Greg Anderson, Contributor
Mineral Green exterior paint and an oyster-toned interior may not be the most popular color combination in the automotive world, but it fits right in with the lush landscape of Washington state, which was where we found ourselves driving the latest passenger car from Mercedes-Benz. These mint-cool summer colors were only made cooler by the new car's remarkable ventilation system: the convertible top of the 1999 Mercedes-Benz CLK 320 Cabriolet.
Introduced last year as a coupe, the CLK boasts a level of luxury previously missing from two-door cars under $50,000. Luxury is synonymous with Mercedes, and the CLK Cabriolet lives up to that name. Competitors such as the Saab 9-3 or Volvo C70, while less expensive, but are front-wheel drive and relatively sparsely equipped. The BMW 328i or M3 convertibles are the CLK's closest competitors, but the CLK appeals to people who place sports car performance and the availability of manual transmissions secondary to comfort and convenience. Mercedes hopes to woo buyers with a long standard equipment list featuring both luxury and safety amenities.
We'll start with the luxuries. Leather? Check. Cruise control? Check. Heated windshield washing system? Uhh check. Rear foglamp? Well, you get the point. Also standard are such "extras" as an integrated garage door opener, an outside temperature display, remote keyless entry, power everything, and a lot more which we'll talk about in due time.
Burl walnut trim covers the center console and adds elegance to both the dash and doors. A "new generation" fiber-optic radio (including a keypad for the optional cellular phone), complete with an amazing seven-speaker Bose sound system, means that music can be heard while driving at any speed with the top down. In addition, dual-zone climate controls are standard, theoretically allowing both front-seat occupants to set their own temperature. We say "theoretically" only because the climate control system is probably more effective with the top up.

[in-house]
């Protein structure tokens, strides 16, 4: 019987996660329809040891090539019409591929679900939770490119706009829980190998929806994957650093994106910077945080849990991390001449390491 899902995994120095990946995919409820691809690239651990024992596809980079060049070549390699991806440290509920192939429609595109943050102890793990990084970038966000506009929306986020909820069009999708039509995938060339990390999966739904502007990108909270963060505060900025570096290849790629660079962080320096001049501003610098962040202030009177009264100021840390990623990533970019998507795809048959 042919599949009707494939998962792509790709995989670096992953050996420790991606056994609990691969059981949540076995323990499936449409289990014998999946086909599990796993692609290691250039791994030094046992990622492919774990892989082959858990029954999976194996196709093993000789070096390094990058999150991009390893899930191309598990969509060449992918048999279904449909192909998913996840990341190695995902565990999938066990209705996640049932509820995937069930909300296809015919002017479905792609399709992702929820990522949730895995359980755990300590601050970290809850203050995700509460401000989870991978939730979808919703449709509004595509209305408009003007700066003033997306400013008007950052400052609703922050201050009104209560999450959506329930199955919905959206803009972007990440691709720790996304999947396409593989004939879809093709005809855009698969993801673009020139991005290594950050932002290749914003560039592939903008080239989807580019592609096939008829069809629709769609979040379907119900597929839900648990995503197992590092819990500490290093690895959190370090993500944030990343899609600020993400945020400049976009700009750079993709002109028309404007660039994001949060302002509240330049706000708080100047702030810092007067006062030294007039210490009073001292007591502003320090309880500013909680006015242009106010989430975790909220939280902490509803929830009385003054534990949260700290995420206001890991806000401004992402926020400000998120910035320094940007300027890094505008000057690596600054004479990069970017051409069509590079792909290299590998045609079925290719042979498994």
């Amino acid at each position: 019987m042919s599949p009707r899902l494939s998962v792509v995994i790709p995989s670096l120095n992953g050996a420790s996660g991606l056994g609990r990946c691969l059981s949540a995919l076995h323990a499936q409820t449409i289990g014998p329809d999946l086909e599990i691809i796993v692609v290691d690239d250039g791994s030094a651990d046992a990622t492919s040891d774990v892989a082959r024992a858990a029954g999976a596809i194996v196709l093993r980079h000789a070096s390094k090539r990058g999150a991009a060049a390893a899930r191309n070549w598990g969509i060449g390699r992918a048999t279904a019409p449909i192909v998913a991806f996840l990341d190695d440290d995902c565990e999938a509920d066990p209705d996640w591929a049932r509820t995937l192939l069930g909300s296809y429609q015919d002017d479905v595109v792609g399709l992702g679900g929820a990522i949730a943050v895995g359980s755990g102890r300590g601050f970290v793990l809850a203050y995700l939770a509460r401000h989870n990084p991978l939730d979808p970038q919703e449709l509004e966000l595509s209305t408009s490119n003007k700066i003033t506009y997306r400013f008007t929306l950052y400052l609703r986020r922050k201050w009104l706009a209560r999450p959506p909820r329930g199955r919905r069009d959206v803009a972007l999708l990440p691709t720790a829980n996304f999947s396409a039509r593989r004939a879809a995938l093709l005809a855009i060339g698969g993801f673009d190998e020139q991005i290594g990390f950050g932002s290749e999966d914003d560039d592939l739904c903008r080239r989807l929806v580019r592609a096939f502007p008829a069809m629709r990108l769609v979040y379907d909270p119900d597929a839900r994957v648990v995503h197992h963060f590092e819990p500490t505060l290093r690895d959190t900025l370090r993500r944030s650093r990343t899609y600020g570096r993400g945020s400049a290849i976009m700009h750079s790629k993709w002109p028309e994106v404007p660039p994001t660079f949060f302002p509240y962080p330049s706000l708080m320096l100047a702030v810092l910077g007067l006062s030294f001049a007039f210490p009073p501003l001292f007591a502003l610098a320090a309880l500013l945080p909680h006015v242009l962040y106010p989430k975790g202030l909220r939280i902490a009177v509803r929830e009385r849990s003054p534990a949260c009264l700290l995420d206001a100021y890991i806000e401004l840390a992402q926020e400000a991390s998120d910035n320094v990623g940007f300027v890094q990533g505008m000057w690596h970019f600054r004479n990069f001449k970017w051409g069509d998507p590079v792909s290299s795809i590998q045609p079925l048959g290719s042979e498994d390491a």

Top up, the CLK Cabriolet could almost be mistaken for a coupe. The car has a slick .32 coefficient of drag, and wind noise is virtually absent. From inside, the roof looks like any other car roof, save for the small rear window that doesn't offer what we'd call superior visibility. But what impressed us most is the car's airtight seal. Slam the door while inside, and you feel like you're in a hermetic chamber. The top is made of three layers of material that help eliminate sound and keep the interior well insulated.
Top down, the car maintains an isolated pocket of air in the cabin, making conversation possible at normal speaking levels. And, if even the slightest bit of wind annoys you, a three-piece wind deflector can be installed to cover the rear seats and further eliminate wind noise and buffeting. Then again, if wind annoys anyone that much, why buy a convertible?
Trunk volume is 9.5 cu. ft. with the top up, a loss of 1.5 ft. compared to the coupe. Top down, trunk space drops to 5.8 cu. ft., or in layman's terms, "diddly squat." Don't plan on taking this car to the driving range unless you want to strap the clubs into the rear seat.
Getting the top up and down is not quite as simple as we expected. A latch must be turned and then the front of the roof must be forced up or down, depending on whether you're putting it up or taking it down. With that task done, simply push a button and the mechanical motors take over, opening the trunk and folding the top. Not quite the perfect automatic system of the Mercedes SLK or Jaguar XK series convertibles, but at least you never need to exit the car.
But who would ever want to exit such a comfortable ride? Plush leather seats are both attractive and supportive, equipped with ten-way power adjustments, three-position memory and forward-tilting headrests. The seats offer plenty of legroom for tall people, and the steering wheel telescopes to fit most driving positions.
Backseat passengers may not appreciate the front seat travel quite as much. On the plus side, the front seats slide out of the way for easy entry. On the down side, rear seating provides a scant 31 inches of legroom; good enough for short trips to the theatre, but not recommended for extended drives.